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Irritable bowel syndrome in the United States: prevalence, symptom patterns and impact.

by A P S Hungin, L Chang, G R Locke, E H Dennis, V Barghout
Alimentary pharmacology & therapeutics ()

Abstract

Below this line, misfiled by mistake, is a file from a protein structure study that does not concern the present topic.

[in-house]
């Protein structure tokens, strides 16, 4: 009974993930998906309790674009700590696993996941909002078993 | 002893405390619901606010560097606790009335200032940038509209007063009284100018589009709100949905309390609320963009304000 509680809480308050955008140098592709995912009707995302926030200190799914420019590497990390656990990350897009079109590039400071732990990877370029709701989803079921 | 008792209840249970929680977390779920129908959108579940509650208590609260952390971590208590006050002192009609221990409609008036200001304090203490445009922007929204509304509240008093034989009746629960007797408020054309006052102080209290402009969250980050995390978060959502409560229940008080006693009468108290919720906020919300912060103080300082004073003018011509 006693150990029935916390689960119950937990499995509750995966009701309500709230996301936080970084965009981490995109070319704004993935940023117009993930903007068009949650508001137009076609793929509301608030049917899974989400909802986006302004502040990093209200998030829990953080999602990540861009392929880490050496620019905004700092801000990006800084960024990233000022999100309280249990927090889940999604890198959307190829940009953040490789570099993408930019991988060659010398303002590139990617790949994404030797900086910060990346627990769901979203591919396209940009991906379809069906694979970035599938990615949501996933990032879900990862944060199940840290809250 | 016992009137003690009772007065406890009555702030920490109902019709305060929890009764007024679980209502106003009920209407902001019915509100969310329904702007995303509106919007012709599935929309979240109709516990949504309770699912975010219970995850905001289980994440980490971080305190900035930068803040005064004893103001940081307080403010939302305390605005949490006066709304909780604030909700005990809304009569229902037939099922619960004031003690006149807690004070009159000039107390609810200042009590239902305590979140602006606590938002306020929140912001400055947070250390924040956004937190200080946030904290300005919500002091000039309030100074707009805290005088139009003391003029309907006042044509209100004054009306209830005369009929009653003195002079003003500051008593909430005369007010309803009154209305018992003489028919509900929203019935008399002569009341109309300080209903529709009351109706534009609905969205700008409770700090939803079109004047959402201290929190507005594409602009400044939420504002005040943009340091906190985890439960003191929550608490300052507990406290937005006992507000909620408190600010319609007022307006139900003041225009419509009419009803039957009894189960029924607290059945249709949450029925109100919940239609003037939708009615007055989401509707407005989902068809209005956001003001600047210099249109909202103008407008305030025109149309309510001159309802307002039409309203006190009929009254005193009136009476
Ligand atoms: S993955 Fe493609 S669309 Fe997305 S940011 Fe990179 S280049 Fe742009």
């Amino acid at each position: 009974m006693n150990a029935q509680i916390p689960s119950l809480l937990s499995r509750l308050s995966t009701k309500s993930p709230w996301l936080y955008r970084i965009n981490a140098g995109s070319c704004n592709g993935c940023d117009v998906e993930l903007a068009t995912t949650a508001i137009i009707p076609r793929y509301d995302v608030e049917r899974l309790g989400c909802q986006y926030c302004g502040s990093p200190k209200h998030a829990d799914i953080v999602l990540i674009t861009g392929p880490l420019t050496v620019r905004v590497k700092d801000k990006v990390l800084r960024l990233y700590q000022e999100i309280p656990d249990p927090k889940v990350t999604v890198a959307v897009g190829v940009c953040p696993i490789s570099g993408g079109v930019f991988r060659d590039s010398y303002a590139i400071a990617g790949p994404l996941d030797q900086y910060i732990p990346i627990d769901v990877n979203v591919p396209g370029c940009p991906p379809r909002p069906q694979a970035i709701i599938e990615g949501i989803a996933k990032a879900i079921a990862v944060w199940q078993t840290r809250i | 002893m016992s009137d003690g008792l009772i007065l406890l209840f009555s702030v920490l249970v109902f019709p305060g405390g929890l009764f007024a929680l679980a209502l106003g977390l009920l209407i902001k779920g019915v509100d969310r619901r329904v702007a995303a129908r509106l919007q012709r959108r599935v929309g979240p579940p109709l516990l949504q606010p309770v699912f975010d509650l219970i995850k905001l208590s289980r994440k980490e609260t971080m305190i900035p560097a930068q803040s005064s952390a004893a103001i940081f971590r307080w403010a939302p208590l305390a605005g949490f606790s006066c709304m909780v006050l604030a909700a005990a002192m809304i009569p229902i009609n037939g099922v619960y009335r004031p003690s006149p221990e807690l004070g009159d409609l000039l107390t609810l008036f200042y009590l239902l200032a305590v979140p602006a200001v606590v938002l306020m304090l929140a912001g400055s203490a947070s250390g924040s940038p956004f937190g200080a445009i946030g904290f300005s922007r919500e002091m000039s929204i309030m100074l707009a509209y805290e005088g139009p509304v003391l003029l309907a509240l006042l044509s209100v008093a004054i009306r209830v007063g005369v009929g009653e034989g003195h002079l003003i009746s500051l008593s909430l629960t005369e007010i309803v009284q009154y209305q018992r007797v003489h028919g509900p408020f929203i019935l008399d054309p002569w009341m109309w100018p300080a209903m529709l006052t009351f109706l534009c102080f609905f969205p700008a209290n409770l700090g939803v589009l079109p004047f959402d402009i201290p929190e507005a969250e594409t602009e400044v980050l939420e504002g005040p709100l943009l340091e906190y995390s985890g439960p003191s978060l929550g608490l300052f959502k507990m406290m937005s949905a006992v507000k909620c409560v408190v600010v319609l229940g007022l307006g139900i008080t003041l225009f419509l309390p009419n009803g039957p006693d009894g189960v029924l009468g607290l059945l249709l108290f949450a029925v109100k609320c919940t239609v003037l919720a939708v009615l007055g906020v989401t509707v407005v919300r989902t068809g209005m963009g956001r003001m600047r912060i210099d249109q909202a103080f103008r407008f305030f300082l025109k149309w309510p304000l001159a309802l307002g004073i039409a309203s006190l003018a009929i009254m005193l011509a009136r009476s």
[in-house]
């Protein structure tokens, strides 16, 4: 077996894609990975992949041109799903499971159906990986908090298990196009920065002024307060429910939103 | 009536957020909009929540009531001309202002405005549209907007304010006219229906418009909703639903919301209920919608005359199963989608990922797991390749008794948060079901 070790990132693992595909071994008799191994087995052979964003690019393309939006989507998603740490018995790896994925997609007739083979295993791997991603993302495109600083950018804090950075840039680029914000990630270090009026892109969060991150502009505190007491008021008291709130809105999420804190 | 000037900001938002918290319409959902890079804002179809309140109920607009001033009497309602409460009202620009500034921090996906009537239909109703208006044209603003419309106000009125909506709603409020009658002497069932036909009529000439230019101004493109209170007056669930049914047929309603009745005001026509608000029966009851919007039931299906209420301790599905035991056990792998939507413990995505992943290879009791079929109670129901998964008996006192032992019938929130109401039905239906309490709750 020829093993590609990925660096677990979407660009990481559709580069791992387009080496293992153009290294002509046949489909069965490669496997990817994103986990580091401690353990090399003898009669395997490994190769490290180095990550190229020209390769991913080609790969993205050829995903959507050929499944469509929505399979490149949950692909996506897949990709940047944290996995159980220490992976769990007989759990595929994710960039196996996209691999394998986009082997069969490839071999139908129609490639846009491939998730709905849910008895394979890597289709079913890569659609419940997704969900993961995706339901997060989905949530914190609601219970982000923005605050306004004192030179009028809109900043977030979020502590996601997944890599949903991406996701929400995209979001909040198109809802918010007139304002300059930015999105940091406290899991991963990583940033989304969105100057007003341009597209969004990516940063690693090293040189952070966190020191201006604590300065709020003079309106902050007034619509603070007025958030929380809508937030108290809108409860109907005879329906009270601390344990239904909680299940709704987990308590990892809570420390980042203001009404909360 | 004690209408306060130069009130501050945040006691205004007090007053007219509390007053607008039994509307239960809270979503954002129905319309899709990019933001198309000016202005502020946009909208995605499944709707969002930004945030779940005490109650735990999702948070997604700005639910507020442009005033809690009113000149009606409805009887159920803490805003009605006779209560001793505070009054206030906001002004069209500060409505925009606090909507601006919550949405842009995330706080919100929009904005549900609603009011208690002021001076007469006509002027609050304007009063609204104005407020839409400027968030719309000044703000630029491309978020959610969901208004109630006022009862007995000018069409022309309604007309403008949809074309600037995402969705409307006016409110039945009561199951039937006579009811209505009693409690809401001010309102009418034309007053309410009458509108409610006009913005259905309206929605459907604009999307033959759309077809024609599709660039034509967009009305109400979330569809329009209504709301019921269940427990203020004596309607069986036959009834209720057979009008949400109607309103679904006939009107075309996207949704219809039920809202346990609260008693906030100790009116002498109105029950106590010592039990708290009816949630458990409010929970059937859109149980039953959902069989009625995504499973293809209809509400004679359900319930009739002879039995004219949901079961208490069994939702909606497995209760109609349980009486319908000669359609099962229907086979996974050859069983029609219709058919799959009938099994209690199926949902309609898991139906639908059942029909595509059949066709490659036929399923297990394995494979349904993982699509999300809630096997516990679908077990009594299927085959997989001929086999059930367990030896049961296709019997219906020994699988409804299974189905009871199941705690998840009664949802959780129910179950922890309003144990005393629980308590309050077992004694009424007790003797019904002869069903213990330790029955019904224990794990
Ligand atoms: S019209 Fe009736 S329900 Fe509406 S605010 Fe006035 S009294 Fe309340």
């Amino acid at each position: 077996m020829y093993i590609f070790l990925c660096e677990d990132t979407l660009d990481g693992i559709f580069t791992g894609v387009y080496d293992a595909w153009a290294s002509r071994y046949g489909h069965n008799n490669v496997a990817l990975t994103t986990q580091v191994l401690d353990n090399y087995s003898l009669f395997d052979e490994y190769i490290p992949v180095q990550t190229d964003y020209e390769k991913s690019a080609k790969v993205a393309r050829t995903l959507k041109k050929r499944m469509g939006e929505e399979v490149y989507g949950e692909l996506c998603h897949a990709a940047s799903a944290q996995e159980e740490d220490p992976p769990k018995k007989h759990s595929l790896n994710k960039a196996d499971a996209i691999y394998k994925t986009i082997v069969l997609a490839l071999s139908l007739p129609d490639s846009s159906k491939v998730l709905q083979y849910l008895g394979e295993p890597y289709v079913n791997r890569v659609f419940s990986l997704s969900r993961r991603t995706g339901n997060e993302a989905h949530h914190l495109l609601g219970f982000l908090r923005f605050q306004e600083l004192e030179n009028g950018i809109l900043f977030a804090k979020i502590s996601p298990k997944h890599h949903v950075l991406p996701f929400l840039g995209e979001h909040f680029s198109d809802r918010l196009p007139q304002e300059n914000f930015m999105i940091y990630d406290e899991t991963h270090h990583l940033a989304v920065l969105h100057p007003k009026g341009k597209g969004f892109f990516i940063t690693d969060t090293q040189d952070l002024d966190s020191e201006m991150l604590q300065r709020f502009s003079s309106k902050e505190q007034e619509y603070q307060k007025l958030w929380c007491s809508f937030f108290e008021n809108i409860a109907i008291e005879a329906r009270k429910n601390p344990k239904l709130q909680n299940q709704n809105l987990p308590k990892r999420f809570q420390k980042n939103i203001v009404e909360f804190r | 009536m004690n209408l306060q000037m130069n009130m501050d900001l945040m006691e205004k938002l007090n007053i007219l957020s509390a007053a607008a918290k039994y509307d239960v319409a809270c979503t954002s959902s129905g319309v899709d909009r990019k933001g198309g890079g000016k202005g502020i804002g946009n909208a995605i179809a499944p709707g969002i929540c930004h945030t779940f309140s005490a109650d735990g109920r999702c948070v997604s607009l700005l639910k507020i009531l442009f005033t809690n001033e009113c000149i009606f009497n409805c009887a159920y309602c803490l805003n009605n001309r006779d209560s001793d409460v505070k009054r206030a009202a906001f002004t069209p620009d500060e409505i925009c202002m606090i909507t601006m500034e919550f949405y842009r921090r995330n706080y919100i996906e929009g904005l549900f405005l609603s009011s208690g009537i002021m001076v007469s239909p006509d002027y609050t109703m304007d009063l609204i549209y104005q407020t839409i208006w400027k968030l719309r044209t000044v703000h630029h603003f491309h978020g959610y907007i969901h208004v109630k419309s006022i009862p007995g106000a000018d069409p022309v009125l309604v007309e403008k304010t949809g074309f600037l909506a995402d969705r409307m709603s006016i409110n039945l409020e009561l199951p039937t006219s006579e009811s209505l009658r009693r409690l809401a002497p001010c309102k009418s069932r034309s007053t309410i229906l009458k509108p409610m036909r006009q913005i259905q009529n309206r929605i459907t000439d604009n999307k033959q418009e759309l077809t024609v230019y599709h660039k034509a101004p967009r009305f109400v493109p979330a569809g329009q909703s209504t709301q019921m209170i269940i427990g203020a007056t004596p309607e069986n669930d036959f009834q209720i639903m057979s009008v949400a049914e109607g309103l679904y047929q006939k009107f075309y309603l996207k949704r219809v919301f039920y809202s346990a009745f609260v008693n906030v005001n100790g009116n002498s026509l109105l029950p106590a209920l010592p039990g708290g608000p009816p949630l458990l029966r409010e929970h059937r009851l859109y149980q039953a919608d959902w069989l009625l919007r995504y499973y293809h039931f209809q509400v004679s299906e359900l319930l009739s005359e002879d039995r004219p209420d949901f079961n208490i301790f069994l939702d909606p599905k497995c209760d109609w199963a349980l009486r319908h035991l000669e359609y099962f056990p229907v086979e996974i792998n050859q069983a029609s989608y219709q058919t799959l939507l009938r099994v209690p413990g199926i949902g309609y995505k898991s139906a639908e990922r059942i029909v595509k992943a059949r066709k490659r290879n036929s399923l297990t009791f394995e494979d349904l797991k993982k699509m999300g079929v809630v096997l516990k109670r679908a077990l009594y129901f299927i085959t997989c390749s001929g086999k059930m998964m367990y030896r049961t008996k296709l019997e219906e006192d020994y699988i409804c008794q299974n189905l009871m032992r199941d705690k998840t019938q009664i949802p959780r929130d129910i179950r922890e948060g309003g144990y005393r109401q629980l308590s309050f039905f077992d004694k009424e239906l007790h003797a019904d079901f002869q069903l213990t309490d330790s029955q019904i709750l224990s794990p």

BACKGROUND: The impact of irritable bowel syndrome, a gastrointestinal motility disorder, is underestimated and poorly quantified, as clinicians may see only a minority of sufferers. AIM: To determine the prevalence, symptom patterns and impact of irritable bowel syndrome in the US. METHODS: This two-phase community survey used quota sampling and random-digit telephone dialing (screening interview) to identify individuals with medically diagnosed irritable bowel syndrome or individuals not formally diagnosed, but fulfilling irritable bowel syndrome diagnostic criteria (Manning, Rome I or II). Information on irritable bowel syndrome symptoms, general health status, lifestyle and impact of symptoms on individuals' lives was collected using in-depth follow-up interviews. Data were also collected for healthy controls identified in the screening interviews. RESULTS: The total prevalence of irritable bowel syndrome in 5009 screening interviews was 14.1% (medically diagnosed: 3.3%; undiagnosed, but meeting irritable bowel syndrome criteria: 10.8%). Abdominal pain/discomfort was the most common symptom prompting consultation. Most sufferers (74% medically diagnosed; 63% undiagnosed) reported alternating constipation and diarrhoea. Previously diagnosed gastrointestinal disorders occurred more often in sufferers than non-sufferers. Irritable bowel syndrome sufferers had more days off work (6.4 vs. 3.0) and days in bed, and reduced activities to a greater extent than non-sufferers. CONCLUSIONS: Most (76.6%) irritable bowel syndrome sufferers in the US are undiagnosed. Irritable bowel syndrome has a substantial impact on sufferers' well-being and health, with considerable socioeconomic consequences.

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